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Marysville - Cumberland Walk



Cumberland Walk is a 4km walk which takes about two hours along a formed track with some medium, short steep hills.

The circuit walk starts and ends at the Cambarville picnic area car park. From Marysville, travel along the Marysville-Woods Point Road for 18 km until you reach the Cambarville Visitor Area turnoff. This is where you start your walk.

The walk takes you to the Cora Lynn and Cumberland waterfalls, past Sovereign View which has sweeping views of the Cumberland Valley, to Big Tree, one of the tallest trees in Australia and the Sitka Spruce. You can also visit the "Cambarville Historic Township" picnic area.

Review:


This is one of the nicest and most interesting medium length walks for families. Starting from the Cora Lynn Falls sign on the Marysville-Woods Point Road, the narrow dirt path passes near Cora Lynn falls. There is a 100m side branch (one way) to the falls. You can get a view from above the falls and there is also a viewing platform part way down the falls where you can watch the water cascade down the rock face.

There are information boards along the track describing interesting natural elements of the area. The track is easy to follow and it would be difficult to get lost. In some parts of the track there are orange markers on the trees to mark the path.

The track then leads to Cumberland Falls where there is a seat and panoramic views of the falls. It is not possible to get close to the falls. There are views along the valley including the stark grey Mountain Ash trees which died during Black Saturday. A wooden bridge crosses Cumberland Creek above the falls.

The walk then leads past Sovereign View lookout location with views across the valley. The track then crosses Marysville-Woods Point Road at the Cambarville picnic area car park. At this point you are about half way along the route. Take the gravel 4WD track past the picnic area which has a shelter with a table, two unshaded tables and toilets (the site has untreated water) and follow the track back into the bush.

The track leads past the Elephant tree which measures 12.9m around the trunk and looks like the foot of an elephant (even to those people with little imagination). You then come to a huge Mountain Ash, the Big tree. There is a clinometer to measure the height of the Big tree. Unfortunately the glass of the clinometer was fogged up and we couldn't 100% check the height of the tree but an information board told us that it was 87.84m as of 26/10/2011. For decades this tree was regarded as the tallest tree in Australia measuring 92m. During a severe windstorm in 1959, the top was snapped off reducing it to a mere 84m. The title of Australia's tallest known tree is now taken by a tree in the Styx Valley of Tasmania which measures 96m (until the next severe windstorm in the Styx Valley). This tree has some growing to do to reach the title of tallest tree in the world which is currently a 112m high Coast Redwood (Sequoia Sempervirens).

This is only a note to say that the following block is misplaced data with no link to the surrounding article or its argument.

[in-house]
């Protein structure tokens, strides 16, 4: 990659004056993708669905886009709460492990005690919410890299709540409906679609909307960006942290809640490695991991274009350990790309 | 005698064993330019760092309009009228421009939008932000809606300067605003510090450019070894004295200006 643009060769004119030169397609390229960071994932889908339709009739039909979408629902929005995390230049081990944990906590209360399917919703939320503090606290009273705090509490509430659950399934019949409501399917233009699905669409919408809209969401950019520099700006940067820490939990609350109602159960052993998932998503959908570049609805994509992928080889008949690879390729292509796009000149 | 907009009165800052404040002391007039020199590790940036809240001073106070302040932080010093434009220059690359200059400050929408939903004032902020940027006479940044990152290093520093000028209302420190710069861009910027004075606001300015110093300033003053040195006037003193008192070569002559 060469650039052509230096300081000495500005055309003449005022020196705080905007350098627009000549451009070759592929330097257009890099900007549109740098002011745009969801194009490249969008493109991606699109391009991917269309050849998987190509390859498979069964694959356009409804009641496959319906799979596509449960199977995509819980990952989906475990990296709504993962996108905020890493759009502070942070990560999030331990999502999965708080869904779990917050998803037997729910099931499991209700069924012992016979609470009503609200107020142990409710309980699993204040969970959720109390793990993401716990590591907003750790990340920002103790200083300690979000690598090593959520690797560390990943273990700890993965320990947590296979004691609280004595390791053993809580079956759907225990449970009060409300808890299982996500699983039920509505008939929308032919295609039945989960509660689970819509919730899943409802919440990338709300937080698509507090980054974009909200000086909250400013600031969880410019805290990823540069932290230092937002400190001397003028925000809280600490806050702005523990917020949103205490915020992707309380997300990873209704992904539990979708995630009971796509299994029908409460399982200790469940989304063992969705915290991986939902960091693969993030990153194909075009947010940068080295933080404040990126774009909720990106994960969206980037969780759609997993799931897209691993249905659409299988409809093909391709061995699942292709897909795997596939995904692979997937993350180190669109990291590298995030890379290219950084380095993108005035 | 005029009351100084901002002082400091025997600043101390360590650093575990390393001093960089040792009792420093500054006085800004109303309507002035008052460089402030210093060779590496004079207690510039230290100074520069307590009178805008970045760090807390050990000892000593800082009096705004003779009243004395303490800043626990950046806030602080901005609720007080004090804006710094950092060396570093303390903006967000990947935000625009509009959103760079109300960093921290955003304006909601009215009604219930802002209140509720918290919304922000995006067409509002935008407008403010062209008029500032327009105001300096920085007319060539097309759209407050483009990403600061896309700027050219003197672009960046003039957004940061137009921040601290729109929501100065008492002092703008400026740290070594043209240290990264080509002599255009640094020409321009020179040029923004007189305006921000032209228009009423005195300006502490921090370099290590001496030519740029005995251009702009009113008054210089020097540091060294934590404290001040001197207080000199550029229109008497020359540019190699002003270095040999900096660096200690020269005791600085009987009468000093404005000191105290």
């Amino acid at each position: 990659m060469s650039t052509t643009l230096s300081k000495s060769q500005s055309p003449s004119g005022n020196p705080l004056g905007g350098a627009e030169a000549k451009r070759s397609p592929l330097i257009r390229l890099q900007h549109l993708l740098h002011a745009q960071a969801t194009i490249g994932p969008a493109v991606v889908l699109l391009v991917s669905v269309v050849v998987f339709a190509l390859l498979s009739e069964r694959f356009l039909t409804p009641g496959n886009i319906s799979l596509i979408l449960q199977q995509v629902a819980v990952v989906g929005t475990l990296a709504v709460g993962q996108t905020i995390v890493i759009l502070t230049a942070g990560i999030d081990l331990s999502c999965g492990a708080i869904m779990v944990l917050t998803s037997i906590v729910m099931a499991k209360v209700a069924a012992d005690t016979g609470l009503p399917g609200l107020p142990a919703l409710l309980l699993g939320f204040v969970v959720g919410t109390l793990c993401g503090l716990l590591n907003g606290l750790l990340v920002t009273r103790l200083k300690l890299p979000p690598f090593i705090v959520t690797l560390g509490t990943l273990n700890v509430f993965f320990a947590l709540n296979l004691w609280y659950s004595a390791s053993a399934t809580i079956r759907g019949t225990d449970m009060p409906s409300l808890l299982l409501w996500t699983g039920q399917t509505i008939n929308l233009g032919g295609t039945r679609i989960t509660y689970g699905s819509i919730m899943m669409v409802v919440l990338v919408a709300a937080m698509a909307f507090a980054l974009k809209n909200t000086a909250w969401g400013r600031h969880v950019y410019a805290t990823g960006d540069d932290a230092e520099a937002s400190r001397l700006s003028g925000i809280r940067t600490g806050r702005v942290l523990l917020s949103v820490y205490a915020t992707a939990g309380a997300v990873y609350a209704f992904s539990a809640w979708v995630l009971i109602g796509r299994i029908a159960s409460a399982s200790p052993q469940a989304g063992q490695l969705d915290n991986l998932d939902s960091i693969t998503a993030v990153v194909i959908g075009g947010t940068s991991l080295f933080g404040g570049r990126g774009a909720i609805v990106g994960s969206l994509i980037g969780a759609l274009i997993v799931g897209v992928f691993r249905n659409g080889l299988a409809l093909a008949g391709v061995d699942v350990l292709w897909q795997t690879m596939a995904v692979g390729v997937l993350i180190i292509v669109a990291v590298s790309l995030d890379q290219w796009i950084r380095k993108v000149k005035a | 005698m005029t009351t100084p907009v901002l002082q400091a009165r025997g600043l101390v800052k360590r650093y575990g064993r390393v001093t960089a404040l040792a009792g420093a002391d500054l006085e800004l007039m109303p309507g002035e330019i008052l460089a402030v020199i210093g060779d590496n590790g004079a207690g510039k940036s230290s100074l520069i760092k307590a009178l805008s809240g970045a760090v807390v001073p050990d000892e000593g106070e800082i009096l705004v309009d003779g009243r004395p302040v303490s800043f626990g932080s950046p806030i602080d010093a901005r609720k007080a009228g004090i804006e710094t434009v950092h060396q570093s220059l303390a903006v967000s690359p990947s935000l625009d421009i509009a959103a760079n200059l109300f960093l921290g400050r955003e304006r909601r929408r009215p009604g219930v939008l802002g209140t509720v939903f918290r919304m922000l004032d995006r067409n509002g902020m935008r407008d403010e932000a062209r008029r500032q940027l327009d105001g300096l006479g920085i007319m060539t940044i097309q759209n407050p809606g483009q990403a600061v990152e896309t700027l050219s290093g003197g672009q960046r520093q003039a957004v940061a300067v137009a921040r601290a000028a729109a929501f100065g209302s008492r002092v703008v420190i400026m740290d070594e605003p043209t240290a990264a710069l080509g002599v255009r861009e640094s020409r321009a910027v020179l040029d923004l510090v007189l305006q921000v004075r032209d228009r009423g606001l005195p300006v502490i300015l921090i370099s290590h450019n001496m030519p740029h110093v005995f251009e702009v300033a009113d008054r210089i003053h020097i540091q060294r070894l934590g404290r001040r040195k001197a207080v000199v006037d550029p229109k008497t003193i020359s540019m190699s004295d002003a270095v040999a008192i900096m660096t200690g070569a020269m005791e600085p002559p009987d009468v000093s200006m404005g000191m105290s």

The path then passes through a dark rainforest area with huge fallen trees covered in moss. After crossing a bridge over Cumberland Creek the path goes through a field of high ferns. This might be a bit scary in summer with the threat of snakes. Half way through you pass the Sitka Spruce, which was planted over 60 years ago by Jack Lewis, a Forest Ranger. It marks the site of a shack which was home to a timber splitter named George Loch about 100 years ago.

The whole walk took us about one and a half hours.

As a side trip from the Cambarville picnic area, it is a short walk/drive to the old town of Cambarville. Almost nothing is left of the town except a few remnants. There are information boards about a magnificent Bavarian style house, Hubertus, that used to be here, the old Mill and school.

Photos:






Address | Contact


Marysville-Woods Point Road,  Marysville 3779, Victoria, Australia. View Map Map opens in new browser window
Telephone: 
Map: X910 Ref: T11

Web Links


Link Yarra Ranges National Park - Lady Talbot Drive, Cambaraville Historic (PDF)

Link Cumberland Falls (Victorian Waterfalls)

Link Cora Lynn Falls (Victorian Waterfalls)

Link Cora Lynn Falls (World of Waterfalls)

Link The Best Family Activities in the Yarra Valley



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